Idaho — Idaho’s individual health insurance rates decrease for 2024: Final 2024 premium rates for individual and small group health insurance plans were published by the Idaho Department of Insurance on the Department website at doi.idaho.gov/consumers/health-insurance/idaho-rate-review/
Next year, individual market premium rates will decrease 1% on average, with one carrier decreasing rates by 13%. The Department publishes each insurer’s justification of their overall rate changes as well as county-specific tables showing the final age-40 rates for each of the plans that will be available for purchase starting October 15 for 2024 coverage.
“Idaho’s individual health insurance market premium rates for 2024 are decreasing while many other states are seeing increases,” said Director Dean L. Cameron. “This is thanks to Governor Brad Little and the Legislature’s support for our 1332 Waiver Application in 2022.” The 1332 State Innovation “Reinsurance Waiver” reduces the cost of individual market health insurance by offsetting the premium impact of high-cost health conditions.
In addition to lower rates for most individual health insurance plans, Idaho consumers will continue to have choices from 8 carriers when shopping for individual coverage. In 2024 SelectHealth, PacificSource Health Plans, Blue Cross of Idaho, Regence Blue Shield of Idaho, Mountain Health CO-OP, Molina Healthcare, Moda Health Plan, and St. Luke’s Health Plan, will offer health plans on Idaho’s exchange, Your Health Idaho. Similarly, 6 carriers will offer dental options again in 2024.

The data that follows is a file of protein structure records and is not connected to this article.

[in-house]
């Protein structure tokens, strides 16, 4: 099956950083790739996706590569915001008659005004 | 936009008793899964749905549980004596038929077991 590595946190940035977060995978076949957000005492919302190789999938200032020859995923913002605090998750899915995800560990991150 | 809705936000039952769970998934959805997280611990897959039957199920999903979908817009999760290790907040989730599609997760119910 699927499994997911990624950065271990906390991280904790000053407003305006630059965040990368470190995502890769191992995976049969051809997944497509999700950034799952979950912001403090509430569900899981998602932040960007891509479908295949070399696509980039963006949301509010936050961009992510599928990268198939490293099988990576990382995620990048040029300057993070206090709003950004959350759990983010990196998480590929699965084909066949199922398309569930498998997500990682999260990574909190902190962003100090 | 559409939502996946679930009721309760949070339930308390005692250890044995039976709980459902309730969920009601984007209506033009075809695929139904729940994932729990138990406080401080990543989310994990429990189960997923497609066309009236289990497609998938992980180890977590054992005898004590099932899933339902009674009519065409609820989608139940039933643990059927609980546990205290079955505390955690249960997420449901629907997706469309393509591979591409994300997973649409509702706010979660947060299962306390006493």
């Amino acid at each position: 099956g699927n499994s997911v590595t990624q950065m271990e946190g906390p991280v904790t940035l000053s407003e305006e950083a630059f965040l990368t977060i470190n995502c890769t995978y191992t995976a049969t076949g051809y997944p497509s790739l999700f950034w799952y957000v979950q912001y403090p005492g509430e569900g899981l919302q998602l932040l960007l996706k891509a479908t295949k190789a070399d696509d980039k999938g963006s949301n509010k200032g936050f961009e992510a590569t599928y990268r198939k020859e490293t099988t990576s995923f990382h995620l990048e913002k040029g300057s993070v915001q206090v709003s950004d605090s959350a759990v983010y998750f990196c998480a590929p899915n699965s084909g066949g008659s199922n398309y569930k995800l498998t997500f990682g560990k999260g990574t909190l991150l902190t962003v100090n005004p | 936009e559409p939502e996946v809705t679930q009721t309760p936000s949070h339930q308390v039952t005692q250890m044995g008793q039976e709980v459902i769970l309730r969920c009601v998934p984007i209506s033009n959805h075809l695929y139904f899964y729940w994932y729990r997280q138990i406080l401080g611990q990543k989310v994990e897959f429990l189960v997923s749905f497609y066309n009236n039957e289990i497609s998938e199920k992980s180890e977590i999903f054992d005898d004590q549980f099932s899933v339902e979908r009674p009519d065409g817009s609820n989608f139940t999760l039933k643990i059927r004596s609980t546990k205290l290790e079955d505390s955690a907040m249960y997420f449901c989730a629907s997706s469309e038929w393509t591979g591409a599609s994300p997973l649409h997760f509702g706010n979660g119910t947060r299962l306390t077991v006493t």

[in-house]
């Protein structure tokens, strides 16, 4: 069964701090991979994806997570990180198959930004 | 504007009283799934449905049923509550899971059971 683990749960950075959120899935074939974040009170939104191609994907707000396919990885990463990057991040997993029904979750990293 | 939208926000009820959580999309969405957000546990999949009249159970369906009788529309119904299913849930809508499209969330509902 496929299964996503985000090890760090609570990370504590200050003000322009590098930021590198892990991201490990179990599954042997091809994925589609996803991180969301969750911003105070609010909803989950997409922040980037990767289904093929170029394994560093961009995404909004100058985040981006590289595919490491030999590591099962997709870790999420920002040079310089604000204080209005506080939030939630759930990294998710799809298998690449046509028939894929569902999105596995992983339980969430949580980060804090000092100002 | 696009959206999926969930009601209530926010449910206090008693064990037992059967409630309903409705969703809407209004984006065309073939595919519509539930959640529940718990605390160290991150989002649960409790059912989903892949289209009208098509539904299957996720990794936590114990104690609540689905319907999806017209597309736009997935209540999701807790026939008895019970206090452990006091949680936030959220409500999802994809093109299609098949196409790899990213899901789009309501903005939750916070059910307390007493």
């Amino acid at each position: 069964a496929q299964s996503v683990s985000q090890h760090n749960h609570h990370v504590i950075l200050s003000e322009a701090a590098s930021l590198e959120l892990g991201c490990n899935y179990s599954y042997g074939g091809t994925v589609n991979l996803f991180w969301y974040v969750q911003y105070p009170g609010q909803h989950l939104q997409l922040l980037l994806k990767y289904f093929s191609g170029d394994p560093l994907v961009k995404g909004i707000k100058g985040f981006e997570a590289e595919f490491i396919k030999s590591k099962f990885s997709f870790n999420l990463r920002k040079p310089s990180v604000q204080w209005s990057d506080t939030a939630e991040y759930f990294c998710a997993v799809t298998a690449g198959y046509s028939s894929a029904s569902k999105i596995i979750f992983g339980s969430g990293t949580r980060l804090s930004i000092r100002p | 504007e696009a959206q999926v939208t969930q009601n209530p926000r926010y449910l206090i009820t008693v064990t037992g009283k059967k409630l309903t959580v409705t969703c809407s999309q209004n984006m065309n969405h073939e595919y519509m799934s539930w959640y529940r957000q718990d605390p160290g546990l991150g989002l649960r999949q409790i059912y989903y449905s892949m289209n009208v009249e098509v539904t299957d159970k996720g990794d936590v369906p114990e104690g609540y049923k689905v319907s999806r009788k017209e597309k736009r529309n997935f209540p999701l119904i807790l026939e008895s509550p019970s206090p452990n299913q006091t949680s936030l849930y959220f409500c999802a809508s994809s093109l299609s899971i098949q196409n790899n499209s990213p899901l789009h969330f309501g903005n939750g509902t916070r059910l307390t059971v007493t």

Open enrollment for 2024 begins October 15th and ends December 15th. Those seeking coverage can visit the state’s insurance exchange, Your Health Idaho, at yourhealthidaho.org, where a total of 154 medical plans and 21 dental plans can be compared and purchased. Many consumers are eligible for assistance covering premiums, out-of-pocket costs, and deductibles when purchasing through Your Health Idaho. The Department recommends consumers contact a licensed insurance agent for help evaluating the various plan options and eligibility for cost-savings.
Oregon — To all insurance producers and producer license applicants: The Oregon Division of Financial Regulation has issued a bulletin regarding producer contact information, communications, and application guidance.
The purpose of this bulletin is to clarify the Division of Financial Regulation (DFR) expectations for insurance producers and producer license applicants to provide:
1. Proper contact information and notification of changes in address or contact information.